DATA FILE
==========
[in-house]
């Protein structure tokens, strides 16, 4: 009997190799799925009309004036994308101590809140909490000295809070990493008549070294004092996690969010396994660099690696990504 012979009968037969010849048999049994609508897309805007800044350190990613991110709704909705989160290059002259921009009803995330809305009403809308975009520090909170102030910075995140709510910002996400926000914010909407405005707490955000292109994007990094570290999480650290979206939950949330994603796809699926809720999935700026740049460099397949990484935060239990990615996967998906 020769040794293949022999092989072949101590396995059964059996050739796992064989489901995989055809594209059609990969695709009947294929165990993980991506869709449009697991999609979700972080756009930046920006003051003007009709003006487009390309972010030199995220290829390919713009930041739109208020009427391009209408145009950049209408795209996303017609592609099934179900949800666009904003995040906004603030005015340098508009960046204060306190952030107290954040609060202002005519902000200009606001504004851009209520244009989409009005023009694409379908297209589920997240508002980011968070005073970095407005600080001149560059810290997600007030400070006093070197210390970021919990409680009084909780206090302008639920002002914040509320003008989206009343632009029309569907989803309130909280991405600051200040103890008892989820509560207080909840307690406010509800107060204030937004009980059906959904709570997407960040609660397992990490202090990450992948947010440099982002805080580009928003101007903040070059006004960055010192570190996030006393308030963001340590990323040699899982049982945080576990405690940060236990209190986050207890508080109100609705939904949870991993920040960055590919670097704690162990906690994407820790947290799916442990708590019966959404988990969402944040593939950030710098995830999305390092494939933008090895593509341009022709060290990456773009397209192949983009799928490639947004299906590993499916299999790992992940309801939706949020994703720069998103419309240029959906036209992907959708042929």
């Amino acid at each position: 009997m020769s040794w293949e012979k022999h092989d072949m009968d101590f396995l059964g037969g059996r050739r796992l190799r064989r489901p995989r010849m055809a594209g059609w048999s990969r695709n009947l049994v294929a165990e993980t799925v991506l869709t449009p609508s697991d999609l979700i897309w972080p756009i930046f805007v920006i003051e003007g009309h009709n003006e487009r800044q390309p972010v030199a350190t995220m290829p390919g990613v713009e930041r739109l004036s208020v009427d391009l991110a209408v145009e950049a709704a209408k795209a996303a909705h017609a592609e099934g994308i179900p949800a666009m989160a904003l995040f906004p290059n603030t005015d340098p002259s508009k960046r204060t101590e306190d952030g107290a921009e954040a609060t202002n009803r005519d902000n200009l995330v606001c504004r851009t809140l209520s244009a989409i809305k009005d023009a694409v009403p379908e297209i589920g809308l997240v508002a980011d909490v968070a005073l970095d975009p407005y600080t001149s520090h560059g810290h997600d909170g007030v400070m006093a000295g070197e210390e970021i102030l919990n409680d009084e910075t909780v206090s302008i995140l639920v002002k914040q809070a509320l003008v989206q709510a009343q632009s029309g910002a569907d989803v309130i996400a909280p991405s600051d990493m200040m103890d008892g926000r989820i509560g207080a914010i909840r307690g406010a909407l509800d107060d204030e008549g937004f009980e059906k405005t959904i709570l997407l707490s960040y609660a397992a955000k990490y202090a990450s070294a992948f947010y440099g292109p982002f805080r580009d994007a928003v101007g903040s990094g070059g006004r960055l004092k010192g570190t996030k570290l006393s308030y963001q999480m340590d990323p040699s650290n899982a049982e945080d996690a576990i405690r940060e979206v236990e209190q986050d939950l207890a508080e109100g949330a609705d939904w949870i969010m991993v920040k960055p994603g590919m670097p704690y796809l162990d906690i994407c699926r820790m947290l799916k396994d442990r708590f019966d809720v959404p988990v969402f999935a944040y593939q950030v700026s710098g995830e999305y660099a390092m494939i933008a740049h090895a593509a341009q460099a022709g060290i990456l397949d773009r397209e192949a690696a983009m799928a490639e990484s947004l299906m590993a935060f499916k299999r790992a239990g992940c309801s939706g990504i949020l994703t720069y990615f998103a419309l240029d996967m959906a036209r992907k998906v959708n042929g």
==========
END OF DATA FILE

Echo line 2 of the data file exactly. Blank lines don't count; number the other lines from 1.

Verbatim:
């Protein structure tokens, strides 16, 4: 009997190799799925009309004036994308101590809140909490000295809070990493008549070294004092996690969010396994660099690696990504 012979009968037969010849048999049994609508897309805007800044350190990613991110709704909705989160290059002259921009009803995330809305009403809308975009520090909170102030910075995140709510910002996400926000914010909407405005707490955000292109994007990094570290999480650290979206939950949330994603796809699926809720999935700026740049460099397949990484935060239990990615996967998906 020769040794293949022999092989072949101590396995059964059996050739796992064989489901995989055809594209059609990969695709009947294929165990993980991506869709449009697991999609979700972080756009930046920006003051003007009709003006487009390309972010030199995220290829390919713009930041739109208020009427391009209408145009950049209408795209996303017609592609099934179900949800666009904003995040906004603030005015340098508009960046204060306190952030107290954040609060202002005519902000200009606001504004851009209520244009989409009005023009694409379908297209589920997240508002980011968070005073970095407005600080001149560059810290997600007030400070006093070197210390970021919990409680009084909780206090302008639920002002914040509320003008989206009343632009029309569907989803309130909280991405600051200040103890008892989820509560207080909840307690406010509800107060204030937004009980059906959904709570997407960040609660397992990490202090990450992948947010440099982002805080580009928003101007903040070059006004960055010192570190996030006393308030963001340590990323040699899982049982945080576990405690940060236990209190986050207890508080109100609705939904949870991993920040960055590919670097704690162990906690994407820790947290799916442990708590019966959404988990969402944040593939950030710098995830999305390092494939933008090895593509341009022709060290990456773009397209192949983009799928490639947004299906590993499916299999790992992940309801939706949020994703720069998103419309240029959906036209992907959708042929």